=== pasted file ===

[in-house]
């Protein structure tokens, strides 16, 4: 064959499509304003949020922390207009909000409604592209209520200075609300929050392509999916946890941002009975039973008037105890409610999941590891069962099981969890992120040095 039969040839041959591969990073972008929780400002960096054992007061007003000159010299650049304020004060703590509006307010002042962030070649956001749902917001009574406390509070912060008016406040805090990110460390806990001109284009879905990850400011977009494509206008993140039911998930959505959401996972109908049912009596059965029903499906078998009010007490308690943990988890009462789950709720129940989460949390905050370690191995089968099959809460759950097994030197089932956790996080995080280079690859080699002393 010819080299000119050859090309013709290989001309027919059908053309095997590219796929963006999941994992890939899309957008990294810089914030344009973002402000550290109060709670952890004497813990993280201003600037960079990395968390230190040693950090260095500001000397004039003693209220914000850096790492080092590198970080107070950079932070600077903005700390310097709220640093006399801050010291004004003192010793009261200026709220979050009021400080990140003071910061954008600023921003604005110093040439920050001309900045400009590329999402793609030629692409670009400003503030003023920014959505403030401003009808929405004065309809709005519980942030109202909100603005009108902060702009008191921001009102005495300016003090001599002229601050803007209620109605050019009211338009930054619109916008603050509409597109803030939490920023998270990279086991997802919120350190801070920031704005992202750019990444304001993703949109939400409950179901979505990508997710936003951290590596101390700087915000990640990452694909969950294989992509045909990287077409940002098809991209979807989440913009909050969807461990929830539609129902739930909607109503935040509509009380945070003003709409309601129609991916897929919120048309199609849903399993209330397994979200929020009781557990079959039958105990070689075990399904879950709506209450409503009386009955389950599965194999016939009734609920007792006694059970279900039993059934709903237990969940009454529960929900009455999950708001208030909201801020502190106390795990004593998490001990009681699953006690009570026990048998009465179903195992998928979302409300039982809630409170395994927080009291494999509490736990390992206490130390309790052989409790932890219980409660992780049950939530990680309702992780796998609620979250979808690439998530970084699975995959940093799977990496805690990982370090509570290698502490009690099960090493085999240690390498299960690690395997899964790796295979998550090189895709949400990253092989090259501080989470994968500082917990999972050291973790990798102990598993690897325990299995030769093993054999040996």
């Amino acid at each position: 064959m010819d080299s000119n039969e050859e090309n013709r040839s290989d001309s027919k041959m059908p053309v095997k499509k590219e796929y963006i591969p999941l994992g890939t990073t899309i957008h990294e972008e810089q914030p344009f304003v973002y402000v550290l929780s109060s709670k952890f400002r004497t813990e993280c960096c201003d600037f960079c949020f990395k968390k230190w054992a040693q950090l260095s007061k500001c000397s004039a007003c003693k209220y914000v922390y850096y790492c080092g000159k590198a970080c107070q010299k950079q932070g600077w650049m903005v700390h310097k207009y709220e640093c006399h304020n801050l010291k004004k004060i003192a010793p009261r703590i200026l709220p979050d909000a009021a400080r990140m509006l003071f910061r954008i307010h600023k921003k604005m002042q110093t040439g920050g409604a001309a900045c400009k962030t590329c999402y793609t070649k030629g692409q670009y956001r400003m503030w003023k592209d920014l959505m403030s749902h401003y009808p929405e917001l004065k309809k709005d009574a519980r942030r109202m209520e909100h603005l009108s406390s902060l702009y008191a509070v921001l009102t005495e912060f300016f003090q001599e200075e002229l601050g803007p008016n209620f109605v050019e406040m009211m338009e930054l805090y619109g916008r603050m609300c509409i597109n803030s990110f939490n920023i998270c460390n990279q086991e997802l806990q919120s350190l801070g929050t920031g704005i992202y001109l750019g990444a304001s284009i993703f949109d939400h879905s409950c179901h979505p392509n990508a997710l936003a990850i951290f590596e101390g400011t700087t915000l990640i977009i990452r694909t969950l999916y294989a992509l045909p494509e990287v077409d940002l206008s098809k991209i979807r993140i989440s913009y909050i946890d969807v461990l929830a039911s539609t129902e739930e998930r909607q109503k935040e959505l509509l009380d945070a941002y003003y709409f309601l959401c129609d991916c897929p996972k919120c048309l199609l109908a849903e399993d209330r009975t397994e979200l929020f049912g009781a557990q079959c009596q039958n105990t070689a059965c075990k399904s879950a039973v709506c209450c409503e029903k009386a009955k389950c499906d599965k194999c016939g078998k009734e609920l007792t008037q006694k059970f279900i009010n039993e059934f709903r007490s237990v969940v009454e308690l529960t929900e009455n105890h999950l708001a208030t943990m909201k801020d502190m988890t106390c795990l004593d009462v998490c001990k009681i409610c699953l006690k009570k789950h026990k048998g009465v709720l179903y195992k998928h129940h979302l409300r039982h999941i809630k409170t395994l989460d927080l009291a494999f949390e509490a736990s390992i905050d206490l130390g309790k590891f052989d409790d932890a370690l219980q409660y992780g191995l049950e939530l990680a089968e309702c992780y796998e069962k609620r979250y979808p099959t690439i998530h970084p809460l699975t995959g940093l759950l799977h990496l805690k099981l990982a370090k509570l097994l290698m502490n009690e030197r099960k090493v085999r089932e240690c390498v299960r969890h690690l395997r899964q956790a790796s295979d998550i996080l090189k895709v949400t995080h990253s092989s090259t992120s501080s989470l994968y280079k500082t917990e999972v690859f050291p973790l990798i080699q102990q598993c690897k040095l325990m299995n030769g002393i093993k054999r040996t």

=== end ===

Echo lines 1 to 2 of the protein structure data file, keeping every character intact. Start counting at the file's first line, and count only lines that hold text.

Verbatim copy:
[in-house]
């Protein structure tokens, strides 16, 4: 064959499509304003949020922390207009909000409604592209209520200075609300929050392509999916946890941002009975039973008037105890409610999941590891069962099981969890992120040095 039969040839041959591969990073972008929780400002960096054992007061007003000159010299650049304020004060703590509006307010002042962030070649956001749902917001009574406390509070912060008016406040805090990110460390806990001109284009879905990850400011977009494509206008993140039911998930959505959401996972109908049912009596059965029903499906078998009010007490308690943990988890009462789950709720129940989460949390905050370690191995089968099959809460759950097994030197089932956790996080995080280079690859080699002393 010819080299000119050859090309013709290989001309027919059908053309095997590219796929963006999941994992890939899309957008990294810089914030344009973002402000550290109060709670952890004497813990993280201003600037960079990395968390230190040693950090260095500001000397004039003693209220914000850096790492080092590198970080107070950079932070600077903005700390310097709220640093006399801050010291004004003192010793009261200026709220979050009021400080990140003071910061954008600023921003604005110093040439920050001309900045400009590329999402793609030629692409670009400003503030003023920014959505403030401003009808929405004065309809709005519980942030109202909100603005009108902060702009008191921001009102005495300016003090001599002229601050803007209620109605050019009211338009930054619109916008603050509409597109803030939490920023998270990279086991997802919120350190801070920031704005992202750019990444304001993703949109939400409950179901979505990508997710936003951290590596101390700087915000990640990452694909969950294989992509045909990287077409940002098809991209979807989440913009909050969807461990929830539609129902739930909607109503935040509509009380945070003003709409309601129609991916897929919120048309199609849903399993209330397994979200929020009781557990079959039958105990070689075990399904879950709506209450409503009386009955389950599965194999016939009734609920007792006694059970279900039993059934709903237990969940009454529960929900009455999950708001208030909201801020502190106390795990004593998490001990009681699953006690009570026990048998009465179903195992998928979302409300039982809630409170395994927080009291494999509490736990390992206490130390309790052989409790932890219980409660992780049950939530990680309702992780796998609620979250979808690439998530970084699975995959940093799977990496805690990982370090509570290698502490009690099960090493085999240690390498299960690690395997899964790796295979998550090189895709949400990253092989090259501080989470994968500082917990999972050291973790990798102990598993690897325990299995030769093993054999040996």